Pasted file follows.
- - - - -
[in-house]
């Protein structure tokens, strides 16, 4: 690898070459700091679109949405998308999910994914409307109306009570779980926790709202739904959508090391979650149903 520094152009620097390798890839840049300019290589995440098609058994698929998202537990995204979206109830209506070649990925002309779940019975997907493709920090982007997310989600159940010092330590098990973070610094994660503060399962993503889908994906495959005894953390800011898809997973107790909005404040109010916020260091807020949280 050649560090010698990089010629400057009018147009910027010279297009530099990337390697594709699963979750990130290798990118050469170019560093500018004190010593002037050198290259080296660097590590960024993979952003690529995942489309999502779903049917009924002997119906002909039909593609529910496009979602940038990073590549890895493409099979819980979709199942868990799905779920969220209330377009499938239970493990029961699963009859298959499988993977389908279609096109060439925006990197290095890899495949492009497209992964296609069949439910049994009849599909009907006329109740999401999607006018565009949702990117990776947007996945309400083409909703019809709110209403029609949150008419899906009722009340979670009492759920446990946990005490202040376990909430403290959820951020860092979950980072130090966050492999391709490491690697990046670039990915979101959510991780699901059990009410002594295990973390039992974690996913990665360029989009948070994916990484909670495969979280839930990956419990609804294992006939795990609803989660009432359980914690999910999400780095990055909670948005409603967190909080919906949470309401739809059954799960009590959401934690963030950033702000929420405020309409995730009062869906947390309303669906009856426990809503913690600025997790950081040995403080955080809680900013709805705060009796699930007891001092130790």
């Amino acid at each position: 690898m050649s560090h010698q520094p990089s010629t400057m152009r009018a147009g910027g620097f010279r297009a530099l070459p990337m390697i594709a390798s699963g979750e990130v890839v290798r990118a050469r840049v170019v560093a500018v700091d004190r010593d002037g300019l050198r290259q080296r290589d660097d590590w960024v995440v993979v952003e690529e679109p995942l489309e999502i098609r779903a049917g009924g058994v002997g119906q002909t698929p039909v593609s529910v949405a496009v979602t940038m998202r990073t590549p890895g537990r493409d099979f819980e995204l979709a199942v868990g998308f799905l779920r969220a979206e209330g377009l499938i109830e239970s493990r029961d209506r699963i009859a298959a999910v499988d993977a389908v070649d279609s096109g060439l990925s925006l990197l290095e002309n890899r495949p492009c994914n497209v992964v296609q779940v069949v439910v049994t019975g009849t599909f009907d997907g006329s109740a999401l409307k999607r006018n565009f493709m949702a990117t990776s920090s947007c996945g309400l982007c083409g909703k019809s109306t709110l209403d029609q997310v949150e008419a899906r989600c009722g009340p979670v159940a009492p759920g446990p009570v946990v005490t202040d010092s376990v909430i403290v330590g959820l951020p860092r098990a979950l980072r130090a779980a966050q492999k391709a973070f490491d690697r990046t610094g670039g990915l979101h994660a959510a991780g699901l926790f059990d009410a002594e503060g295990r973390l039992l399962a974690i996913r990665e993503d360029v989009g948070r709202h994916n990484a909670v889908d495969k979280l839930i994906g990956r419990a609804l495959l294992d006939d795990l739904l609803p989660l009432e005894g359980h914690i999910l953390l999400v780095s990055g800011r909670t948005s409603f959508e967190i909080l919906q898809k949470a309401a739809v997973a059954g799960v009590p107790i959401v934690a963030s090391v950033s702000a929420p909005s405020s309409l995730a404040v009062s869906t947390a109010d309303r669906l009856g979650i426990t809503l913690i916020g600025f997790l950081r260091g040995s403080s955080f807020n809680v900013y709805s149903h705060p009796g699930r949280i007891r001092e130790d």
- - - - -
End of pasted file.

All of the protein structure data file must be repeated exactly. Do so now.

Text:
[in-house]
């Protein structure tokens, strides 16, 4: 690898070459700091679109949405998308999910994914409307109306009570779980926790709202739904959508090391979650149903 520094152009620097390798890839840049300019290589995440098609058994698929998202537990995204979206109830209506070649990925002309779940019975997907493709920090982007997310989600159940010092330590098990973070610094994660503060399962993503889908994906495959005894953390800011898809997973107790909005404040109010916020260091807020949280 050649560090010698990089010629400057009018147009910027010279297009530099990337390697594709699963979750990130290798990118050469170019560093500018004190010593002037050198290259080296660097590590960024993979952003690529995942489309999502779903049917009924002997119906002909039909593609529910496009979602940038990073590549890895493409099979819980979709199942868990799905779920969220209330377009499938239970493990029961699963009859298959499988993977389908279609096109060439925006990197290095890899495949492009497209992964296609069949439910049994009849599909009907006329109740999401999607006018565009949702990117990776947007996945309400083409909703019809709110209403029609949150008419899906009722009340979670009492759920446990946990005490202040376990909430403290959820951020860092979950980072130090966050492999391709490491690697990046670039990915979101959510991780699901059990009410002594295990973390039992974690996913990665360029989009948070994916990484909670495969979280839930990956419990609804294992006939795990609803989660009432359980914690999910999400780095990055909670948005409603967190909080919906949470309401739809059954799960009590959401934690963030950033702000929420405020309409995730009062869906947390309303669906009856426990809503913690600025997790950081040995403080955080809680900013709805705060009796699930007891001092130790």
């Amino acid at each position: 690898m050649s560090h010698q520094p990089s010629t400057m152009r009018a147009g910027g620097f010279r297009a530099l070459p990337m390697i594709a390798s699963g979750e990130v890839v290798r990118a050469r840049v170019v560093a500018v700091d004190r010593d002037g300019l050198r290259q080296r290589d660097d590590w960024v995440v993979v952003e690529e679109p995942l489309e999502i098609r779903a049917g009924g058994v002997g119906q002909t698929p039909v593609s529910v949405a496009v979602t940038m998202r990073t590549p890895g537990r493409d099979f819980e995204l979709a199942v868990g998308f799905l779920r969220a979206e209330g377009l499938i109830e239970s493990r029961d209506r699963i009859a298959a999910v499988d993977a389908v070649d279609s096109g060439l990925s925006l990197l290095e002309n890899r495949p492009c994914n497209v992964v296609q779940v069949v439910v049994t019975g009849t599909f009907d997907g006329s109740a999401l409307k999607r006018n565009f493709m949702a990117t990776s920090s947007c996945g309400l982007c083409g909703k019809s109306t709110l209403d029609q997310v949150e008419a899906r989600c009722g009340p979670v159940a009492p759920g446990p009570v946990v005490t202040d010092s376990v909430i403290v330590g959820l951020p860092r098990a979950l980072r130090a779980a966050q492999k391709a973070f490491d690697r990046t610094g670039g990915l979101h994660a959510a991780g699901l926790f059990d009410a002594e503060g295990r973390l039992l399962a974690i996913r990665e993503d360029v989009g948070r709202h994916n990484a909670v889908d495969k979280l839930i994906g990956r419990a609804l495959l294992d006939d795990l739904l609803p989660l009432e005894g359980h914690i999910l953390l999400v780095s990055g800011r909670t948005s409603f959508e967190i909080l919906q898809k949470a309401a739809v997973a059954g799960v009590p107790i959401v934690a963030s090391v950033s702000a929420p909005s405020s309409l995730a404040v009062s869906t947390a109010d309303r669906l009856g979650i426990t809503l913690i916020g600025f997790l950081r260091g040995s403080s955080f807020n809680v900013y709805s149903h705060p009796g699930r949280i007891r001092e130790d």